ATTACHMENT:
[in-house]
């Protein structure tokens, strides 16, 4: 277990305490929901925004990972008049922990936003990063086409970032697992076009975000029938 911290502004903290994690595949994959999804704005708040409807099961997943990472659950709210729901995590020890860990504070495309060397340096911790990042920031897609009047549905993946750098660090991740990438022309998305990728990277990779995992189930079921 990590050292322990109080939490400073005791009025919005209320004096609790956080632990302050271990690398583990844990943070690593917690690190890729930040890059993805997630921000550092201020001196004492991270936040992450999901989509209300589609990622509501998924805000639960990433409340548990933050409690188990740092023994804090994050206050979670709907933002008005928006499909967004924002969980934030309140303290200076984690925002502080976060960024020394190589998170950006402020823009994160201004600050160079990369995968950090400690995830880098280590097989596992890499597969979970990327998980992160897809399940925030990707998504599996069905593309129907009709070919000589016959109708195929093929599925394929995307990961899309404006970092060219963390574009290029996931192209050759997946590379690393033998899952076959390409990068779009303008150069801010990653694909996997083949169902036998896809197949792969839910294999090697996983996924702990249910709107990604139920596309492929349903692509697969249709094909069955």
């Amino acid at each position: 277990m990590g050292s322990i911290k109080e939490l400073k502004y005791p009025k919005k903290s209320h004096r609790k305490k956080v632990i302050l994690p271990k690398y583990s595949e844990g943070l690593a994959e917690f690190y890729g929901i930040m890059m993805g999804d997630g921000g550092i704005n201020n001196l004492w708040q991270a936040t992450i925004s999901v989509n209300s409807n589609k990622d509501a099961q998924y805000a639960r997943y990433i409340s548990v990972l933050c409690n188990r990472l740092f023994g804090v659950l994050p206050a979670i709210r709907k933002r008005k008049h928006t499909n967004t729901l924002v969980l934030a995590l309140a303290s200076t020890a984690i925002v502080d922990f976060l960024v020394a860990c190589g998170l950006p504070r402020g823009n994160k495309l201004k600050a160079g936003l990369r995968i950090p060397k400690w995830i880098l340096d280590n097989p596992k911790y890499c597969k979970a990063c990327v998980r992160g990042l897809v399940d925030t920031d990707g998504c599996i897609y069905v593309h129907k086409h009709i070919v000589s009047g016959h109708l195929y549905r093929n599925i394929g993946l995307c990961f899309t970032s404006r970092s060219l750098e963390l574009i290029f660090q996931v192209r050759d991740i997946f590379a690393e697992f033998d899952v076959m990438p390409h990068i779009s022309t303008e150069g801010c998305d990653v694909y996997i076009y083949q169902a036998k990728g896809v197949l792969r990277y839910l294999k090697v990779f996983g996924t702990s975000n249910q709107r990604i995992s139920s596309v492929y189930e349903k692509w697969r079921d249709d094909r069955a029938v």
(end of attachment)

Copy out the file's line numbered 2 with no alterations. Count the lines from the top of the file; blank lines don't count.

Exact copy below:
């Protein structure tokens, strides 16, 4: 277990305490929901925004990972008049922990936003990063086409970032697992076009975000029938 911290502004903290994690595949994959999804704005708040409807099961997943990472659950709210729901995590020890860990504070495309060397340096911790990042920031897609009047549905993946750098660090991740990438022309998305990728990277990779995992189930079921 990590050292322990109080939490400073005791009025919005209320004096609790956080632990302050271990690398583990844990943070690593917690690190890729930040890059993805997630921000550092201020001196004492991270936040992450999901989509209300589609990622509501998924805000639960990433409340548990933050409690188990740092023994804090994050206050979670709907933002008005928006499909967004924002969980934030309140303290200076984690925002502080976060960024020394190589998170950006402020823009994160201004600050160079990369995968950090400690995830880098280590097989596992890499597969979970990327998980992160897809399940925030990707998504599996069905593309129907009709070919000589016959109708195929093929599925394929995307990961899309404006970092060219963390574009290029996931192209050759997946590379690393033998899952076959390409990068779009303008150069801010990653694909996997083949169902036998896809197949792969839910294999090697996983996924702990249910709107990604139920596309492929349903692509697969249709094909069955």